Graphene is a one-atom-thick sheet of carbon atoms arranged in a honeycomb-like pattern. Graphene is considered to be the world's thinnest, strongest and most conductive material - to both electricity and heat. All this properties are exciting researchers and businesses around the world - as graphene has the potential the revolutionize entire industries - in the fields of electricity, conductivity, energy generation, batteries, sensors and more.
Graphene is the world's strongest material, and so can be used to enhance the strength of other materials. Dozens of researches have demonstrated that adding even a trade amount of graphene to plastics, metals or other materials can make these materials much stronger - or lighter (as you can use less amount of material to achieve the same strength).
Such graphene-enhanced composite materials can find uses in aerospace, building materials, mobile devices, and many other applications.
Graphene is the world's most conductive material to heat. As graphene is also strong and light, it means that it is a great material to make heat-spreading solutions, such as heat sinks. This could be useful in both microelectronics (for example to make LED lighting more efficient and longer lasting) and also in larger applications - for example thermal foils for mobile devices.
Because graphene is the world's thinnest material, it is also the material with the highest surface-area to volume ratio. This makes graphene a very promising material to be used in batteries and supercapacitors. Graphene may enable devices that can store more energy - and charge faster, too. Graphene can also be used to enhance fuel-cells.
Coatings ,sensors, electronics and more
Graphene has a lot of other promising applications: anti-corrosion coatings and paints, efficient and precise sensors, faster and efficient electronics, flexible displays, efficient solar panels, faster DNA sequencing, drug delivery, and more.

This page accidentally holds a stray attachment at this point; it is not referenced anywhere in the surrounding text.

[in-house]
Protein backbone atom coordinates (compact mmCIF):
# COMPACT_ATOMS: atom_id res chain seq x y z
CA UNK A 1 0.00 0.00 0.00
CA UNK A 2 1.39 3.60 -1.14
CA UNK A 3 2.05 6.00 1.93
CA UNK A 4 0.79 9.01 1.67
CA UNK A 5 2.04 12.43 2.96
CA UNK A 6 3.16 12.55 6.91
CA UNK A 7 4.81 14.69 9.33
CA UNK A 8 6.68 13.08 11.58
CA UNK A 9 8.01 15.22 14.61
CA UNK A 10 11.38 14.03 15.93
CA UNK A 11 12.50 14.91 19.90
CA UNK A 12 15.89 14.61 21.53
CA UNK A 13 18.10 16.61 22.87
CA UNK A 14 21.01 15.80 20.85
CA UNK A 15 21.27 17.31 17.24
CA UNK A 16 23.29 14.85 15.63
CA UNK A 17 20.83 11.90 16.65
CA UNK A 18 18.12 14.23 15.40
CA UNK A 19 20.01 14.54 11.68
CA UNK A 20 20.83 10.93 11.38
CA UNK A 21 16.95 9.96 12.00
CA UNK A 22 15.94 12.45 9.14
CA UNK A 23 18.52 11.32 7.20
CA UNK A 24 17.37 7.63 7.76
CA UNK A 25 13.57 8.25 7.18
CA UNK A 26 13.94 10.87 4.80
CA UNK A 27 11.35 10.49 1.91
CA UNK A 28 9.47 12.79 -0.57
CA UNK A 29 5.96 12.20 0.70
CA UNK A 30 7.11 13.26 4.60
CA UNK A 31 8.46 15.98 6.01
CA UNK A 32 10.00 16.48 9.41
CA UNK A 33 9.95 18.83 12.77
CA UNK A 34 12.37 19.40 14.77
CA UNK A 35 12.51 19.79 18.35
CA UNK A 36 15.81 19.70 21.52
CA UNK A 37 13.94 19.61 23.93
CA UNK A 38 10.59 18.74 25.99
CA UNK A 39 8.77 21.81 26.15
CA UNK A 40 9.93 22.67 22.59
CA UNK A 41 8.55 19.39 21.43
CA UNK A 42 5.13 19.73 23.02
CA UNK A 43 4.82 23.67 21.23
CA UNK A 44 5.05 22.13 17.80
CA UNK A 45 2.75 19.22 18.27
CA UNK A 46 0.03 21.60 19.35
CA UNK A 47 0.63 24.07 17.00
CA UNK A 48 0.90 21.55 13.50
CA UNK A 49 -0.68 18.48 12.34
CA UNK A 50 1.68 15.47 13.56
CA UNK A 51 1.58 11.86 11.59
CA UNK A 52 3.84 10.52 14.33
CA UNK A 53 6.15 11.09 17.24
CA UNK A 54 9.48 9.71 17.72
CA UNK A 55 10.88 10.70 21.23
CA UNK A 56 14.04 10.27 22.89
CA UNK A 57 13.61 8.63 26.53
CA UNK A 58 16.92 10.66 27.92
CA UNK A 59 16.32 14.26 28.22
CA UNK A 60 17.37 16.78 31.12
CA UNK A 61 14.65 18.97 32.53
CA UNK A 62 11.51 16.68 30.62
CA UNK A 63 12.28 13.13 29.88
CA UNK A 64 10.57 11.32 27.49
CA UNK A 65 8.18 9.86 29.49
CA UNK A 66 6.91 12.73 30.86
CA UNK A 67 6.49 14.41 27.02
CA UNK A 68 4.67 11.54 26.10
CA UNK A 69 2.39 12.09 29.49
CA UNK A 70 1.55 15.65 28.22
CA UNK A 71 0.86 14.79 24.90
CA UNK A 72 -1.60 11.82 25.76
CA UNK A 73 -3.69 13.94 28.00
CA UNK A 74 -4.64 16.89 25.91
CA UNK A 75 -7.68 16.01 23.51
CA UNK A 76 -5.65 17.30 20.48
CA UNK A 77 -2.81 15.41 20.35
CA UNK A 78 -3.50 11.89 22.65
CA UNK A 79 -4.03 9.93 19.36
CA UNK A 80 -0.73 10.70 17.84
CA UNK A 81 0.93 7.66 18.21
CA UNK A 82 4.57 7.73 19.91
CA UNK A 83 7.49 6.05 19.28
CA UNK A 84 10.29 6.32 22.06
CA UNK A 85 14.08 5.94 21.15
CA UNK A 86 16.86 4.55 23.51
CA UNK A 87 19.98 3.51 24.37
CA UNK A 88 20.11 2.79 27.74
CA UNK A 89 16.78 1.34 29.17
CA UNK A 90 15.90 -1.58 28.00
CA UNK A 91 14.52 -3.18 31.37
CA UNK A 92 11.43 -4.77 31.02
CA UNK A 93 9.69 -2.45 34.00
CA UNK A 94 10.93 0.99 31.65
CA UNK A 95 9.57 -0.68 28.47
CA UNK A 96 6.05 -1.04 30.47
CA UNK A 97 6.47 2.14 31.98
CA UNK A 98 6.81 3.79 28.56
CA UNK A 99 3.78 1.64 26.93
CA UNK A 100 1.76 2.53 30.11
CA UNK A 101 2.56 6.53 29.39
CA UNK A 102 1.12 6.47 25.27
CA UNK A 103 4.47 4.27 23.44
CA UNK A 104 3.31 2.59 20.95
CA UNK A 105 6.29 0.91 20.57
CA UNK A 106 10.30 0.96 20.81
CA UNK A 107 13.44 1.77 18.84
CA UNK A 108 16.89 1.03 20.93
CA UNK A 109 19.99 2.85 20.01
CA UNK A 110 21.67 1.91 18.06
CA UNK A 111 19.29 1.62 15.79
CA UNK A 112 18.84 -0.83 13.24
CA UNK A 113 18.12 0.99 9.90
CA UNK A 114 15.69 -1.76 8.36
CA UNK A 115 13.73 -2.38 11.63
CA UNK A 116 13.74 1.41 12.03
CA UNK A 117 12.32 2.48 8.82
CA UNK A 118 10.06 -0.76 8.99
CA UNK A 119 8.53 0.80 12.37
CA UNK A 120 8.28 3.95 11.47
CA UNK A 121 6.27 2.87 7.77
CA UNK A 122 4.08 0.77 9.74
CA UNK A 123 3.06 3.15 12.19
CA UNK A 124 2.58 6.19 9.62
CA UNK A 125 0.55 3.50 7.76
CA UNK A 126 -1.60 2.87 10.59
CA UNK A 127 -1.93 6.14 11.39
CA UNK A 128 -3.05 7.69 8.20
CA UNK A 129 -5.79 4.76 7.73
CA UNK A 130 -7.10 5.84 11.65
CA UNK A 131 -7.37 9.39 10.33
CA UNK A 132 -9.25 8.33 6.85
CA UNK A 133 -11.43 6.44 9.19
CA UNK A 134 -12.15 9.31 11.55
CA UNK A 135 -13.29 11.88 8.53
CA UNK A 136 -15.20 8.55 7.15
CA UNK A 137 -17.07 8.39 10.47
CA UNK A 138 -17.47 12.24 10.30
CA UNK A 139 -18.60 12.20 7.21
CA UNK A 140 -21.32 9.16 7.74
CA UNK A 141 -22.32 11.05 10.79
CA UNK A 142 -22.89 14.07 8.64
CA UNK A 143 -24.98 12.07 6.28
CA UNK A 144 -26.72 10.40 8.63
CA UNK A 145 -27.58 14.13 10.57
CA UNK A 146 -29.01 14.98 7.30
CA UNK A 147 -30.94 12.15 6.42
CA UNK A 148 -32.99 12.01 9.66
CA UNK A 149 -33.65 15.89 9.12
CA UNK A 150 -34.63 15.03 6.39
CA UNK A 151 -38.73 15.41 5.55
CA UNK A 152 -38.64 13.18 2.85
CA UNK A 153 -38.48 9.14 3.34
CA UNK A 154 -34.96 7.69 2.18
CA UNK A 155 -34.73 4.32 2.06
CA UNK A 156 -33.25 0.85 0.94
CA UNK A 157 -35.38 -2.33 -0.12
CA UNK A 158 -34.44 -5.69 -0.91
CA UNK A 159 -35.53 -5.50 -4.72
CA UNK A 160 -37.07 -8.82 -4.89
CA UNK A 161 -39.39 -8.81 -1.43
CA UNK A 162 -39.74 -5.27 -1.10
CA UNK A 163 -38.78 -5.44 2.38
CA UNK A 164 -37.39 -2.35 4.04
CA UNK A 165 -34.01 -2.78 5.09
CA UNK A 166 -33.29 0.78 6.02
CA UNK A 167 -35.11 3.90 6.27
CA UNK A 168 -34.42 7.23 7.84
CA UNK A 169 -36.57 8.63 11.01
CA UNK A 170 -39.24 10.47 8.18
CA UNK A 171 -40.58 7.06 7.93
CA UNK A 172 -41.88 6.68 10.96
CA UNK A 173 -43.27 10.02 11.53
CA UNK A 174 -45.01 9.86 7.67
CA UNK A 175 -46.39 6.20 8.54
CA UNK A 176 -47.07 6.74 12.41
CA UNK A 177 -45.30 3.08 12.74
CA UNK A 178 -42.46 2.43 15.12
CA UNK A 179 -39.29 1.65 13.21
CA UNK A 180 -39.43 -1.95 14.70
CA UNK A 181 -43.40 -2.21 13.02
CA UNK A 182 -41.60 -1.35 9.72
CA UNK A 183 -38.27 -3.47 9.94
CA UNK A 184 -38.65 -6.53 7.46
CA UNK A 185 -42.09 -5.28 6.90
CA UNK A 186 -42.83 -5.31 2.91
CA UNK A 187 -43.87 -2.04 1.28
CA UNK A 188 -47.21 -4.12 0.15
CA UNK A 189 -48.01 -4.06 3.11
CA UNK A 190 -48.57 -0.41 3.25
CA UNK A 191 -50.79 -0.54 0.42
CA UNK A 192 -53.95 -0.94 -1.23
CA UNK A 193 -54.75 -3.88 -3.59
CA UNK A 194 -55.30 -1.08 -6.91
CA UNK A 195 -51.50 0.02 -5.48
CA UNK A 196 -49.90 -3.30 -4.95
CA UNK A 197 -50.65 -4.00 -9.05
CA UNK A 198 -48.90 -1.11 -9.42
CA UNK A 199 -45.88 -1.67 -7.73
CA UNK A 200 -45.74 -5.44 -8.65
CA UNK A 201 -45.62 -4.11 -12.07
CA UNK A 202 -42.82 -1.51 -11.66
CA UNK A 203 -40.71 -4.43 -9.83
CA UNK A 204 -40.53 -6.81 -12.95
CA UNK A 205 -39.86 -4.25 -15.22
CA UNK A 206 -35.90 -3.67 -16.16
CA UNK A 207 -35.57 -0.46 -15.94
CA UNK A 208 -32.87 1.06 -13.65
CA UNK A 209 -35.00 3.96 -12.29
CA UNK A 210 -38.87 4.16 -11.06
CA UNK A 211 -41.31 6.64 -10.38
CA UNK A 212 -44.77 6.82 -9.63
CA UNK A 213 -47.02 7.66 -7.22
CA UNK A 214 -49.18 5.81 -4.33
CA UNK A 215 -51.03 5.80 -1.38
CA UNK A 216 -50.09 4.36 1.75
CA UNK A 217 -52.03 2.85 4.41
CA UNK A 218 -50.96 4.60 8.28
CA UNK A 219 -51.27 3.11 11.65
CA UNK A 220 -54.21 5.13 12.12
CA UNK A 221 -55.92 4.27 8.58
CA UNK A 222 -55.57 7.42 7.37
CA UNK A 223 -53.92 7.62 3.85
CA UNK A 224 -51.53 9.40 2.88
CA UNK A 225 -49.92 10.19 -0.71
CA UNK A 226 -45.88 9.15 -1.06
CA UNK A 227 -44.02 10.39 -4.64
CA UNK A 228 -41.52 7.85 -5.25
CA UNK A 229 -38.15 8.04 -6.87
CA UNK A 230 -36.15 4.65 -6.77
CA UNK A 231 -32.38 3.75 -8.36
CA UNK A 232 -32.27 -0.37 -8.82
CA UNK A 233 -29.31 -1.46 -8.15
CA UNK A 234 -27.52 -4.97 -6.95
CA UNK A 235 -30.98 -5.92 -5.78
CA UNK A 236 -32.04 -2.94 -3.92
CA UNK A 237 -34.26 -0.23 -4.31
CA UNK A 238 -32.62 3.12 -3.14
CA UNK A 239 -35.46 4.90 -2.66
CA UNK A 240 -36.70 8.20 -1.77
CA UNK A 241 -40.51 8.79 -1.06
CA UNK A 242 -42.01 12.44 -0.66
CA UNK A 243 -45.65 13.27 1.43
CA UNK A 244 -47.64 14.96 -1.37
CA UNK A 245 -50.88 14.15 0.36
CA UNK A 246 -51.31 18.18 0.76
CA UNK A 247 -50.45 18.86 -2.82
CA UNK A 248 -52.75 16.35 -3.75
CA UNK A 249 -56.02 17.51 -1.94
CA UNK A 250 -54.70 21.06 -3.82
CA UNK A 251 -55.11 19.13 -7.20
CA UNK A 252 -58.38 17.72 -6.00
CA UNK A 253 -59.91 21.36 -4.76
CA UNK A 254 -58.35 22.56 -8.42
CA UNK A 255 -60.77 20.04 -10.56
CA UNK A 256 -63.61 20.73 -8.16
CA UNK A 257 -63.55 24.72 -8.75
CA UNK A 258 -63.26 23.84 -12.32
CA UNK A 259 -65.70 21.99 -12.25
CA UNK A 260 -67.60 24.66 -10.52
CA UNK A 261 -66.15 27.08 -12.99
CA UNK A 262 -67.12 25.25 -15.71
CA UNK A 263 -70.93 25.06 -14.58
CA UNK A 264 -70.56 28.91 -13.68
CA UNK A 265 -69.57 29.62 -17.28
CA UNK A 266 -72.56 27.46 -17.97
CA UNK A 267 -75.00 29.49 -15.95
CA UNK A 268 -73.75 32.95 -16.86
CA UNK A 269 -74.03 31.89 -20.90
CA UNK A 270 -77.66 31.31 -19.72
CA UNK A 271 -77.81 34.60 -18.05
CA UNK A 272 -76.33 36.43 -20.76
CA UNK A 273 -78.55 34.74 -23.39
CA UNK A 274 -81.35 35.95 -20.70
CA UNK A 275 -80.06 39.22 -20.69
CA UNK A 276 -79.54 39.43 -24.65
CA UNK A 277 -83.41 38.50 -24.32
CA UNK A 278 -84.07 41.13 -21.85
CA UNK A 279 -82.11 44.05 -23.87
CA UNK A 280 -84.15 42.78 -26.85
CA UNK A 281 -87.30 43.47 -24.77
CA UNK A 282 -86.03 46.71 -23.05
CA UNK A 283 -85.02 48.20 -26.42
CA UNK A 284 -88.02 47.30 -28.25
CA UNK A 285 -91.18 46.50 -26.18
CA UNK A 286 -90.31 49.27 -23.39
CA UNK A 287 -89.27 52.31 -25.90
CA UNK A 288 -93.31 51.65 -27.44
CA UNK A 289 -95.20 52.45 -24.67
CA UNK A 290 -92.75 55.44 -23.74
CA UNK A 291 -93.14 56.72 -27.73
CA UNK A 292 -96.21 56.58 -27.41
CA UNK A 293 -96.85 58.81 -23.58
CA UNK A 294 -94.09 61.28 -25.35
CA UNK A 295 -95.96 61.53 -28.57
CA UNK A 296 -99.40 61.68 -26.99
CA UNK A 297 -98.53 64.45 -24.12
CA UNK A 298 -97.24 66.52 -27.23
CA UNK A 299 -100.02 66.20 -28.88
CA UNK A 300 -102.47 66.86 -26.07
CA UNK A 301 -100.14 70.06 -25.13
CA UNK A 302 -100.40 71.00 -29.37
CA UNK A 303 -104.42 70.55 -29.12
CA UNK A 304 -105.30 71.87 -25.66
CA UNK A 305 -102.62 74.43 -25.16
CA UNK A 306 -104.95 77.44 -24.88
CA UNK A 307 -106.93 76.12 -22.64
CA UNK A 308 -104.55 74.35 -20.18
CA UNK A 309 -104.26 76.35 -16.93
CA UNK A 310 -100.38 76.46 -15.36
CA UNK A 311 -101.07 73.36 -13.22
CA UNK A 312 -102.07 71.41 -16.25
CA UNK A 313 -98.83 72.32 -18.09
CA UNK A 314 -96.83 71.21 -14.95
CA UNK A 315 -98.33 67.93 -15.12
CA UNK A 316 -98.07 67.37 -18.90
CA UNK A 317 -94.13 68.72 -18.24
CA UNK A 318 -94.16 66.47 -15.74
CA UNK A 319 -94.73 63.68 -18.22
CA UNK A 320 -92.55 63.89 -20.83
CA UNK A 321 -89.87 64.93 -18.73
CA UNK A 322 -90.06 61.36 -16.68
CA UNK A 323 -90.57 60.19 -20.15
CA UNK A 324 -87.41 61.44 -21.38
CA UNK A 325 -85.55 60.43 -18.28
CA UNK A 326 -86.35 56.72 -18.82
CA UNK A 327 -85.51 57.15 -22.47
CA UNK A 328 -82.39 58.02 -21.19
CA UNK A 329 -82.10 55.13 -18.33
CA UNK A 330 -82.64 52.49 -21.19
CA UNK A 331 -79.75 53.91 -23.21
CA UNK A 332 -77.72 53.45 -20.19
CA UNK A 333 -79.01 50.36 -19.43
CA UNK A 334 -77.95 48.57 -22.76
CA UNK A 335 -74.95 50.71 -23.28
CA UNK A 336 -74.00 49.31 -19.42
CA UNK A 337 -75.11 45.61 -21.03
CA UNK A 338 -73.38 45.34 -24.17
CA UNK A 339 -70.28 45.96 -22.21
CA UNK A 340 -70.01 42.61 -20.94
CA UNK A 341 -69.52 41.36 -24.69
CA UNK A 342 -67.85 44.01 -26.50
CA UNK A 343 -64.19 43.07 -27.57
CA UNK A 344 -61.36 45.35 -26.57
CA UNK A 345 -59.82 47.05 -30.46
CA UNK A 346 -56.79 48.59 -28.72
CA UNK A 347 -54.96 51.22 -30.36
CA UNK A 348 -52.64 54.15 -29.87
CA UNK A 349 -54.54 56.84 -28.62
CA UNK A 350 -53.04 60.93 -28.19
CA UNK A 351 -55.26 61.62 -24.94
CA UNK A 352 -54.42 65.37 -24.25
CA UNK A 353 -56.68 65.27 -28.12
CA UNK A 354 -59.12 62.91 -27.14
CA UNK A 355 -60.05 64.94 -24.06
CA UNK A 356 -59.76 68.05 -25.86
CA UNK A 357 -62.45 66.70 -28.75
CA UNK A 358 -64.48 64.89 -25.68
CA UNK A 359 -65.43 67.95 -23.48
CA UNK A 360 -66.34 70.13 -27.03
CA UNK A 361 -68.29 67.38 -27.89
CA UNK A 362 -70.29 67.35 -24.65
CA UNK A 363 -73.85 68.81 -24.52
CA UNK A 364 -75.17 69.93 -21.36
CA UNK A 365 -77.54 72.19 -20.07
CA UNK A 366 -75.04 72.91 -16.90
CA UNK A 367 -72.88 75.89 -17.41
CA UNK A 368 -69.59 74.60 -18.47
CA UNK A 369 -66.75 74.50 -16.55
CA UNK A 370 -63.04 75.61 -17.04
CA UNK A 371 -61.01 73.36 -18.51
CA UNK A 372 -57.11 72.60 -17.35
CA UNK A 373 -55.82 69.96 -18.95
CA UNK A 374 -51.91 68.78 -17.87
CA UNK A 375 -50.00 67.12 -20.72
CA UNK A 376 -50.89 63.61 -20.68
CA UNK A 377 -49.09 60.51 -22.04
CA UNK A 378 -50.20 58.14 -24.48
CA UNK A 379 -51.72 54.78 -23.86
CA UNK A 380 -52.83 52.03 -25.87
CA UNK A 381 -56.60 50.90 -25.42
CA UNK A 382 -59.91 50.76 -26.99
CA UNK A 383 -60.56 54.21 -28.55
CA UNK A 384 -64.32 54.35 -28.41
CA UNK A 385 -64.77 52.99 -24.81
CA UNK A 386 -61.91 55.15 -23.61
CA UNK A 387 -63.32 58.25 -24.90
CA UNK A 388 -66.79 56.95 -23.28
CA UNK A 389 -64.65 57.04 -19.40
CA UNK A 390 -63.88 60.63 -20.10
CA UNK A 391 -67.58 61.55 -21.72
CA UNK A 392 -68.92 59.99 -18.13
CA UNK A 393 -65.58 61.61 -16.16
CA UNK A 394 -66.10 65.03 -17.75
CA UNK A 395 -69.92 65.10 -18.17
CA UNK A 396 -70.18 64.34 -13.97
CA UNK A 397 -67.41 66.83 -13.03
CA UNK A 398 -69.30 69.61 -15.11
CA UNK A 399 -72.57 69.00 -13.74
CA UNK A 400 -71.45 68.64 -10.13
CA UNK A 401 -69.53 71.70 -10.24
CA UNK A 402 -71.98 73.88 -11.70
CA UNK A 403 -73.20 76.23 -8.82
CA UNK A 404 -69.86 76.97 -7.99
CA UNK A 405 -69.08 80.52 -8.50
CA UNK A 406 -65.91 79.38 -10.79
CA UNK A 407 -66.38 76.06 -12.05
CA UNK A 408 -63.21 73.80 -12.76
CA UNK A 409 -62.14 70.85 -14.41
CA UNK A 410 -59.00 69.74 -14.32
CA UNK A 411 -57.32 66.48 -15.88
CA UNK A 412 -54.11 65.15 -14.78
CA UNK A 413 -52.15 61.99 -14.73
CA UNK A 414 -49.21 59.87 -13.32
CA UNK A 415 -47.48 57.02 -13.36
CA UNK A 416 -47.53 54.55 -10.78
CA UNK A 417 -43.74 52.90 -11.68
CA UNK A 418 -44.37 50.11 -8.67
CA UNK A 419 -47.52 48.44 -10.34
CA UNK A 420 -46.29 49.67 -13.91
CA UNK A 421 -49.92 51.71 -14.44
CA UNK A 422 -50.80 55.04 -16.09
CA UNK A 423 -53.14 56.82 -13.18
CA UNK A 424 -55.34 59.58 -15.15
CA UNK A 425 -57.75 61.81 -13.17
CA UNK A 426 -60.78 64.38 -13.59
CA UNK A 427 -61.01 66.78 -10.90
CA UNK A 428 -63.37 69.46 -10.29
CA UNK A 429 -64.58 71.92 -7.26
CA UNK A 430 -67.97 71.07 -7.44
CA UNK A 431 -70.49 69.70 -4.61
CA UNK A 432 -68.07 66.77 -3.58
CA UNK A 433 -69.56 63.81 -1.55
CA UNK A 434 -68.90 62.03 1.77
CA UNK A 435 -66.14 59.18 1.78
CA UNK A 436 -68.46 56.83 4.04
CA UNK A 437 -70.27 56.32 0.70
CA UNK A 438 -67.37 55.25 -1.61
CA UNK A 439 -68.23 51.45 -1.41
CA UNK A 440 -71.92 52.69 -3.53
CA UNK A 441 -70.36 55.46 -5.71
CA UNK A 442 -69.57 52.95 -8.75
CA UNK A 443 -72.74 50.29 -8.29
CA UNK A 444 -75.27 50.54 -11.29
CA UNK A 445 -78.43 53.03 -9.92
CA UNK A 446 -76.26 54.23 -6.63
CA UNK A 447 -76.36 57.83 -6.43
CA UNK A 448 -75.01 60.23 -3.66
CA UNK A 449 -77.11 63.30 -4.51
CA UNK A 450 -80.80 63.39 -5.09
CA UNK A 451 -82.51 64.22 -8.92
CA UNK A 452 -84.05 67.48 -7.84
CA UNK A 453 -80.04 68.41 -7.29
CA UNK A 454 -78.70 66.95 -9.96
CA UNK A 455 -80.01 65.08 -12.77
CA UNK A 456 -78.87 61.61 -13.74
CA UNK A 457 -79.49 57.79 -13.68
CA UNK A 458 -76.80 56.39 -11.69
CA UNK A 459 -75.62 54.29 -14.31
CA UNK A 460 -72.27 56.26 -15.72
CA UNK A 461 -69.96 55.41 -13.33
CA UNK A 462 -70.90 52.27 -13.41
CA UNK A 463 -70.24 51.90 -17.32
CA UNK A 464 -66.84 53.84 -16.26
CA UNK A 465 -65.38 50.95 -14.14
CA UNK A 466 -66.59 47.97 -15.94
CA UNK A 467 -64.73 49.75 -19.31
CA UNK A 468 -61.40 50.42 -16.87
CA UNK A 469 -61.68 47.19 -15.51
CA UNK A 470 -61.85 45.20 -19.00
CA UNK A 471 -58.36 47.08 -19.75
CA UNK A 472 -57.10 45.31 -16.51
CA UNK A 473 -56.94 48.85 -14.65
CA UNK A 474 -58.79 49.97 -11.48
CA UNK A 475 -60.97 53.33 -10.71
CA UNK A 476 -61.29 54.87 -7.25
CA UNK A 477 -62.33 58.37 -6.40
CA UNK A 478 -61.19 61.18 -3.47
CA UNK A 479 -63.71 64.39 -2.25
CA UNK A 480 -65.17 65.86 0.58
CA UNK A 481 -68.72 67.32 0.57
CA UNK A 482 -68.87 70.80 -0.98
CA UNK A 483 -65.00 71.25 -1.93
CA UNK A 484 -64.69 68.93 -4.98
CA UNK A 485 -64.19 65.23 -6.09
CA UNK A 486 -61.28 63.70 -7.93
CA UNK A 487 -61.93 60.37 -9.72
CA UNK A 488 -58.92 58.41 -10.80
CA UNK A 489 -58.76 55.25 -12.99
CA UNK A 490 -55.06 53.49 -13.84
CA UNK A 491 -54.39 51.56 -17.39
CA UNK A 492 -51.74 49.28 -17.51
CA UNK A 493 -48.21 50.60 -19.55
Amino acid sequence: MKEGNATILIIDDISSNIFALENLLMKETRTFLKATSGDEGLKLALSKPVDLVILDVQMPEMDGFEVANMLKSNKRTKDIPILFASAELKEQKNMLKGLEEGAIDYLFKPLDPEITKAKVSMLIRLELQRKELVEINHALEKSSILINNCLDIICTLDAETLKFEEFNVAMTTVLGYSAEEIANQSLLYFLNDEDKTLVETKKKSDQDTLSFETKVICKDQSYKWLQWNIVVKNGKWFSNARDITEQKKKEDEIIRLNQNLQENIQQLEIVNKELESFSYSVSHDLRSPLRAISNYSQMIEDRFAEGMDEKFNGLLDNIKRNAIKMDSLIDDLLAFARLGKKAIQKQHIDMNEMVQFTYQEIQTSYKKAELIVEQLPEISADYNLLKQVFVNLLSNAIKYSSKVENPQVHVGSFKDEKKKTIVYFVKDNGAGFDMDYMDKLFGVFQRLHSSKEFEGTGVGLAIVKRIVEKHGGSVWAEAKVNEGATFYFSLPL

Graphene is such a great and basic building block that it seems that any industry can benefit from this new material. Time will tell where graphene will indeed make an impact - or whether other new materials will be more suitable.
The latest Graphene Application news:
Graphene Leaders Canada (GLC) has announced that it has been awarded $350,000 CAD (around $261,000 USD) grant funding for a joint project under the National Research Council – United Kingdom (UK) Research Institute (NRC-UKRI) Research and Innovation Program. This funding will support GLC’s “Scaling of Graphene Oxide” towards the development of GLC’s Environmental platform of products.
“This project will support scale up activities of graphene oxide with a focus on developing a cost effective, scalable production method aimed at commercializing our environmental platform of products for air and water treatment,” said Dr. Leah Coumont, GLC’s Director of R&D.
Verditek and Paragraf have announced that they have successfully applied graphene to a photovoltaic (PV) cell as part of a joint development program (JDR) and are now continuing work with the goal of surpassing 25% efficiency.
London-based clean technology company Verditek explains that as part of the partners’ first development project they applied Paragraf's graphene manufacturing process to Verditek's solar technology to produce a working proof-of-concept silicon/graphene integrated solar cell. As a next-stage project, they will aim to boost the performance of the cells, develop the opportunity to file patents and possibly initiate commercial discussions for industrial manufacture and application.
Researchers at the International Iberian Nanotechnology Laboratory (INL) and Research Institute for Life and Health Sciences (ICVS) at the University of Minho in Portugal will develop a graphene-based device that allows the early diagnosis of malaria, in a fast and reliable way, and at an accessible cost.
Over the course of a year, both institutions will work to utilize the technology of graphene-based sensors, developed at INL.
Understanding graphene/GaN and other 2D/3D interfaces by UV illumination could be crucial for next-gen electronics
Researchers from the Nagoya Institute of Technology (NITech) in Japan have developed a method to examine the connections between two-dimensional layers of atoms and semiconductors, which could prove useful in the future for ensuring the performance of next-gen electronics.
The team applied a layer of graphene to gallium nitride, a commonly used semiconductor. The graphene is made of a single layer of atoms, while the gallium nitride is a three-dimensional structure. Together, graphene and gallium nitride are known as a heterojunction device, with significant sensitivity to the interface properties of metal and semiconductors.
Italian bicycle tire manufacturer Vittoria Industries recently announced that it is launching a new range of products employing a second generation of its graphene-filler technology. The graphene supplier is assumed to be Perpetuus Carbon, as the two companies signed a long-term supply agreement for graphene materials.
It was said that while the first-generation generally enhanced the performance of tires, the new 2.0 graphene is functionalized to improve specific tire performances, targeting metrics like speed, wet grip, durability and puncture resistance.